Presented By
O’Reilly + Cloudera
Make Data Work
29 April–2 May 2019
London, UK

Half-correct and half-wrong collective data wisdom: 3 patterns to sanity

Sandeep U (Intuit)
11:1511:55 Thursday, 2 May 2019
Data Engineering and Architecture
Location: Capital Suite 8/9
Average rating: ****.
(4.67, 3 ratings)

Who is this presentation for?

  • Data architects, data engineers, those in ML ops, and architects

Level

Beginner

Prerequisite knowledge

  • A general understanding about data pipeline architectures and popular technologies

What you'll learn

  • Learn three strategies for effectively managing a data dictionary

Description

In contrast to traditional schema-on-write data warehouses, data lakes are schema on read. In other words, the onus of making sense of the data has moved to analysts and data scientists. Ideally, there should be an accurate data dictionary that covers details of attributes within the data lake (their business definition, lineage used to derive them, owner, etc.). Instead, teams today have to rely on dictionaries of collective wisdom—a mixed bag with regard to correctness: popular datasets tend to be accurate, but understanding of less frequently used datasets is spotty and inaccurate. Also, collective wisdom does not always keep up with changes or is only-half correct, significantly impacting the productivity of analysts and data scientists. Oftentimes, for instance, the reports and models incorrectly use data attributes, leading to incorrect deductions and wasted time.

While tools for maintaining data dictionaries are available, they require teams to manually add the attribute details and vary in the level of details, correctness, and update frequency. Is there a best of both worlds where the teams are not solely relying on collective wisdom but don’t have to spend significant time updating a data dictionary?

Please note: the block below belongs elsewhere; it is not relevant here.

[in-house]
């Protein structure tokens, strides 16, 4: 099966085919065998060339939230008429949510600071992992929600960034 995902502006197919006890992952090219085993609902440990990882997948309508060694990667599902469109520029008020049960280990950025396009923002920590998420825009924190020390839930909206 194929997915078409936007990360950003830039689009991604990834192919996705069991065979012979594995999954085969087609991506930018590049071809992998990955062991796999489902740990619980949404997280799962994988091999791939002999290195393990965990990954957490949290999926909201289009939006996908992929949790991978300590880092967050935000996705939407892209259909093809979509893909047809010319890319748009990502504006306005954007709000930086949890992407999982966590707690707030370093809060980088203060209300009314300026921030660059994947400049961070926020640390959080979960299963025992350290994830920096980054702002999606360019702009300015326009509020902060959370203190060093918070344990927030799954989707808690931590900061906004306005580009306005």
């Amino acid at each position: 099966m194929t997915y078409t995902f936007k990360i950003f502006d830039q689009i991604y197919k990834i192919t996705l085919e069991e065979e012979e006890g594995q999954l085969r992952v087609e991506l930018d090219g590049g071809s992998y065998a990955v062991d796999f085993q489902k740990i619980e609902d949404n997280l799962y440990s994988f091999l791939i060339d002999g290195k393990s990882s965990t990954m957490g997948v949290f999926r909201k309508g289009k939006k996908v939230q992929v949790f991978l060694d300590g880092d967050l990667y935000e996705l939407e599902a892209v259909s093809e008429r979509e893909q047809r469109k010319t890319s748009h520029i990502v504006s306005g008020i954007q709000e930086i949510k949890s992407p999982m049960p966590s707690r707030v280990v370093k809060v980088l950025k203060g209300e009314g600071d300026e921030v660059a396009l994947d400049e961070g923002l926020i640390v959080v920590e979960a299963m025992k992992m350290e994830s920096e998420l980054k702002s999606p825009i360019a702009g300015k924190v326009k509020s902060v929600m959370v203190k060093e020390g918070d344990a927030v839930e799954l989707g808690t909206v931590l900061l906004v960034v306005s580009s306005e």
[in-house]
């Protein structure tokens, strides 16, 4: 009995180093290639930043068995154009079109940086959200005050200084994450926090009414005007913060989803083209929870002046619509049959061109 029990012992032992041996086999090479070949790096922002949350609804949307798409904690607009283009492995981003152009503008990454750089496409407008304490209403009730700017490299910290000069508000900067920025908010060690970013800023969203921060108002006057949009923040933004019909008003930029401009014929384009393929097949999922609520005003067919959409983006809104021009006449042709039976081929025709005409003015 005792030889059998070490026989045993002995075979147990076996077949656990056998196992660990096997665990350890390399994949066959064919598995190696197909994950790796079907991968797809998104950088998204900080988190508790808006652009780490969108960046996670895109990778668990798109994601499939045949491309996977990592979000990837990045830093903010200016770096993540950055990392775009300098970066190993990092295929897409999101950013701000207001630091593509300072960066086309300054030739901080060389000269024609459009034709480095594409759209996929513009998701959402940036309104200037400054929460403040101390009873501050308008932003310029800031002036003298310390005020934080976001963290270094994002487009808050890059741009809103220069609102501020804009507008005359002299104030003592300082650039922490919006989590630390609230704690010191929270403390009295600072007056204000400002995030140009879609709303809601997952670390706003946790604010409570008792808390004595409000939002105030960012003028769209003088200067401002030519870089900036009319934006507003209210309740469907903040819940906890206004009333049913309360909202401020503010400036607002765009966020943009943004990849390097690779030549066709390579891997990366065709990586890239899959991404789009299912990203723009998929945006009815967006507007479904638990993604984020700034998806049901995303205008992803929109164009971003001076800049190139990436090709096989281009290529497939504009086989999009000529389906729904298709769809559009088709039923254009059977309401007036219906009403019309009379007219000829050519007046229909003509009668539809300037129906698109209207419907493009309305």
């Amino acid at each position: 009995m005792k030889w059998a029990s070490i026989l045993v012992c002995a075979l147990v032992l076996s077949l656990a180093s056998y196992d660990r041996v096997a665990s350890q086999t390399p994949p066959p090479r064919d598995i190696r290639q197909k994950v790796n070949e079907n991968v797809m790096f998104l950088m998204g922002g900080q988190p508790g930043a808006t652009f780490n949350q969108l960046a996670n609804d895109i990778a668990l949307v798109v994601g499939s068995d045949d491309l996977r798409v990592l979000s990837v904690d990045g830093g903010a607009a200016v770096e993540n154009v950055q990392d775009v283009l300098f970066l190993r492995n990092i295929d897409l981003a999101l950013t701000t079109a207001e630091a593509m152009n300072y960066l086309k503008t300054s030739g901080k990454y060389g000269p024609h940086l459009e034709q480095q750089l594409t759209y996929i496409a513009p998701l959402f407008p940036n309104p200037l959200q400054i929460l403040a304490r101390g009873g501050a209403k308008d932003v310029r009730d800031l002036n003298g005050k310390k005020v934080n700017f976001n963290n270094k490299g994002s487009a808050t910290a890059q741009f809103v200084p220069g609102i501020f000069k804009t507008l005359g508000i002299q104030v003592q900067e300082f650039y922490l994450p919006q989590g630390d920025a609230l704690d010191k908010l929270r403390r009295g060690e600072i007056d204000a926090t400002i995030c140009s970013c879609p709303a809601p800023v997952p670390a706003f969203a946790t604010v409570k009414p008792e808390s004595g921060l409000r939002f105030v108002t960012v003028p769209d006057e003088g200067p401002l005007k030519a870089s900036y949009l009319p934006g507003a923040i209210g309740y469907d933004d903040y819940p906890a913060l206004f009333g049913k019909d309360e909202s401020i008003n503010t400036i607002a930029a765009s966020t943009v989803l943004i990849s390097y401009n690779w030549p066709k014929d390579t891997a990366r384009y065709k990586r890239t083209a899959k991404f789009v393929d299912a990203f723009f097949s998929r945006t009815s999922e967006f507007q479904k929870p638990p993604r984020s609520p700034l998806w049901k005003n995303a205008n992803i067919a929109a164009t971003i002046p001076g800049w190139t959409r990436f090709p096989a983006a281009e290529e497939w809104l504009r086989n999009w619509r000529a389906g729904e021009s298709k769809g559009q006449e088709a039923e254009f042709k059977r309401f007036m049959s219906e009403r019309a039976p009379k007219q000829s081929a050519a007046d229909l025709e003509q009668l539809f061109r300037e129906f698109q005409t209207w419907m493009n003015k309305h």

Sandeep Uttamchandani outlines three patterns to better manage data dictionaries:

  • An autopopulated dictionary using a lineage tool that tracks column-level lineage and autopopulates data attributes within the dictionary. The lineage tracking is end to end starting from the source tables.
  • Attribute comment extraction during Git check-in: As a part of the code review process, data fields need to be filled in with comments. These comments are automatically used to populate the dictionary. Any DDL changes are triggered and captured with versioned comments in the data dictionary.
  • Data pipeline change tracking: As a part of the change tracking of ETL and analytics data pipelines, any DDL items are flagged as backlog items to update the dictionary.
Photo of Sandeep U

Sandeep U

Intuit

Sandeep Uttamchandani is the hands-on chief data architect and head of data platform engineering at Intuit, where he’s leading the cloud transformation of the big data analytics, ML, and transactional platform used by 3M+ small business users for financial accounting, payroll, and billions of dollars in daily payments. Previously, Sandeep held engineering roles at VMware and IBM and founded a startup focused on ML for managing enterprise systems. Sandeep’s experience uniquely combines building enterprise data products and operational expertise in managing petabyte-scale data and analytics platforms in production for IBM’s federal and Fortune 100 customers. Sandeep has received several excellence awards. He has over 40 issued patents and 25 publications in key systems conference such as VLDB, SIGMOD, CIDR, and USENIX. Sandeep is a regular speaker at academic institutions and conducts conference tutorials for data engineers and scientists. He advises PhD students and startups, serves as program committee member for systems and data conferences, and was an associate editor for ACM Transactions on Storage. He blogs on LinkedIn and his personal blog, Wrong Data Fabric. Sandeep holds a PhD in computer science from the University of Illinois at Urbana-Champaign.